Here’s something that you won’t read often in The Spectator: Ed Miliband is right. Britain’s energy market is broken, and a small number of big companies have the upper hand against consumers. But the solution, of course, isn’t state intervention – it’s more competition. That’s why The Spectator is making its own foray into the market.

Under new rules put in place by Ofgem, energy companies are being told to simplify their tariffs. But you can also get a special rate negotiated by a collective of consumers, and our plan is to get enough Spectator readers (and anyone else who wants a good deal) together and then negotiate – something that will be done by a start-up company called the Big Deal on Energy. Its aim is to bring together people who’d be prepared to switch, if the price was right. The Big Deal negotiate on your behalf (and the more people that join up, the stronger the position they’re in and the better the deal they can get), then come back with a price. If it’s better than the deal you’ve got now – and we have every hope that it will be, to the tune of at least £200 a year – you can switch. But if it’s not better, or if you change your mind, you’re under no obligation to take the deal.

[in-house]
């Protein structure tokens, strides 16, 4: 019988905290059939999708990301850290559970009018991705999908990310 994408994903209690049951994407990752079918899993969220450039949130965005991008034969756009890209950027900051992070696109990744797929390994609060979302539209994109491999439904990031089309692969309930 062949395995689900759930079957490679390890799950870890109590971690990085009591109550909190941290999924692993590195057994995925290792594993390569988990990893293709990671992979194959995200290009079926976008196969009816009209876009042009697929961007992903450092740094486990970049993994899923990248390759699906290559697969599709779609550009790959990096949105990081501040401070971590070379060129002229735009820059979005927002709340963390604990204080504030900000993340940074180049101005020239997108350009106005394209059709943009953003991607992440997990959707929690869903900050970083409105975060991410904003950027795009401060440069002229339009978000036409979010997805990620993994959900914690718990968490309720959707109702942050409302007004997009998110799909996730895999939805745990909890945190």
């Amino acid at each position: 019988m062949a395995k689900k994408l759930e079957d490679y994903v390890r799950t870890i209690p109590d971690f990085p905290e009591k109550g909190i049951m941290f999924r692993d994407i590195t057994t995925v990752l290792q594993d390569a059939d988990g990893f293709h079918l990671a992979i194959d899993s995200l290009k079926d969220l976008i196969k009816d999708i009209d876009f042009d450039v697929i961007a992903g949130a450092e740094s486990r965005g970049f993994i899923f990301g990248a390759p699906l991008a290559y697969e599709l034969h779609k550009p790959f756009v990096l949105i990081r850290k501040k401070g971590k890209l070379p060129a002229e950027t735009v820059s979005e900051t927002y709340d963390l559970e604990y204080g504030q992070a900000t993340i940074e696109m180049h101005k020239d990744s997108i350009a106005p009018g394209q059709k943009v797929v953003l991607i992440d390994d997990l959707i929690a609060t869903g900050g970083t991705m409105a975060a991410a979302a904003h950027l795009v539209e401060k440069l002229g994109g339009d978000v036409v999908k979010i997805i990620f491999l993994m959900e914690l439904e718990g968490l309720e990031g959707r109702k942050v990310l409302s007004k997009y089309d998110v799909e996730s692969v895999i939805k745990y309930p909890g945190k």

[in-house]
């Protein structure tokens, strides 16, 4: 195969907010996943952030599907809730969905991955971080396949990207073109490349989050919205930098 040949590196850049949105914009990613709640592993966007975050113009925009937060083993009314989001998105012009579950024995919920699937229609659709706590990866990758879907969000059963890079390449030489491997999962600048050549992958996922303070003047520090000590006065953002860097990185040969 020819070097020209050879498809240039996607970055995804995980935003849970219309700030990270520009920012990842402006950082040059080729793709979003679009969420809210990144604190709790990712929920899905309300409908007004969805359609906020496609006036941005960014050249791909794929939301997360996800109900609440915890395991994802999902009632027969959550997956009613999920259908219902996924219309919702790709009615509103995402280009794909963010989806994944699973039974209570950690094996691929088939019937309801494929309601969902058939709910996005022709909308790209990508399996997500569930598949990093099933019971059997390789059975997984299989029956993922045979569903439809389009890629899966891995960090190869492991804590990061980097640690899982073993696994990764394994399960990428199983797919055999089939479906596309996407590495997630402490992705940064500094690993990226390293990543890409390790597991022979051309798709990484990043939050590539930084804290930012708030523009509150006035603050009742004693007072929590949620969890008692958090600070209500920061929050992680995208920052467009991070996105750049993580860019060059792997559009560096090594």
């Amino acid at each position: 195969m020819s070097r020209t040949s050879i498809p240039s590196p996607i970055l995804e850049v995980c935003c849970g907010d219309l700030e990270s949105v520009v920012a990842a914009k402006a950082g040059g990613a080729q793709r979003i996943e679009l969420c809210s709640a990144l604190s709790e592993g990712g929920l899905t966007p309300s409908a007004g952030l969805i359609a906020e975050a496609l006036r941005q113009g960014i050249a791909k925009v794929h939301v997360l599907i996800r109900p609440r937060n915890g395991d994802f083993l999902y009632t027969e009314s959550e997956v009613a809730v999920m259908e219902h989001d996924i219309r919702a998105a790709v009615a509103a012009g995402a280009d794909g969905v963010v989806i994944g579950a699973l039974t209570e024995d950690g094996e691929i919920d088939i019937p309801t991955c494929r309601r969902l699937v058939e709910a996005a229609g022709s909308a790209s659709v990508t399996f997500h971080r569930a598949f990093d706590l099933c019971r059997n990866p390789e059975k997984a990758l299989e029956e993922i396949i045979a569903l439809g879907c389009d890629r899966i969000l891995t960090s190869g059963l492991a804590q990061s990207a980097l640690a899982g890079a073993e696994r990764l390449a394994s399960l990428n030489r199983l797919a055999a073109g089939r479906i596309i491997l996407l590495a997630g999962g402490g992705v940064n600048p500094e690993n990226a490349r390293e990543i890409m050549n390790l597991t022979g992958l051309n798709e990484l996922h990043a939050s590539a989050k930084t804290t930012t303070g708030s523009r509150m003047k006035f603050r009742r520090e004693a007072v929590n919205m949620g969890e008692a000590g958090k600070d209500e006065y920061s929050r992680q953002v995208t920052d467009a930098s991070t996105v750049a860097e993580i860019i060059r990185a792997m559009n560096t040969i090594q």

You can sign up via our website at www.spectator.co.uk/thebigdeal or via telephone on 0333 222 5872. Either way, you will be positively surprised to land upon the simplest signup possible. The first negotiation is due to start in the next few weeks, so sign up for this round before Wednesday 11th June to get in on the deal. It’s free, takes 60 seconds to sign up and there are zero obligations. You don’t have to take the deal if you don’t want to.

Fair prices come not from intervention, but from competition – where effectively applied. Join us, and help turn the tables on the energy companies who’ve had it too easy for too long.

Tags: Ed Miliband, Energy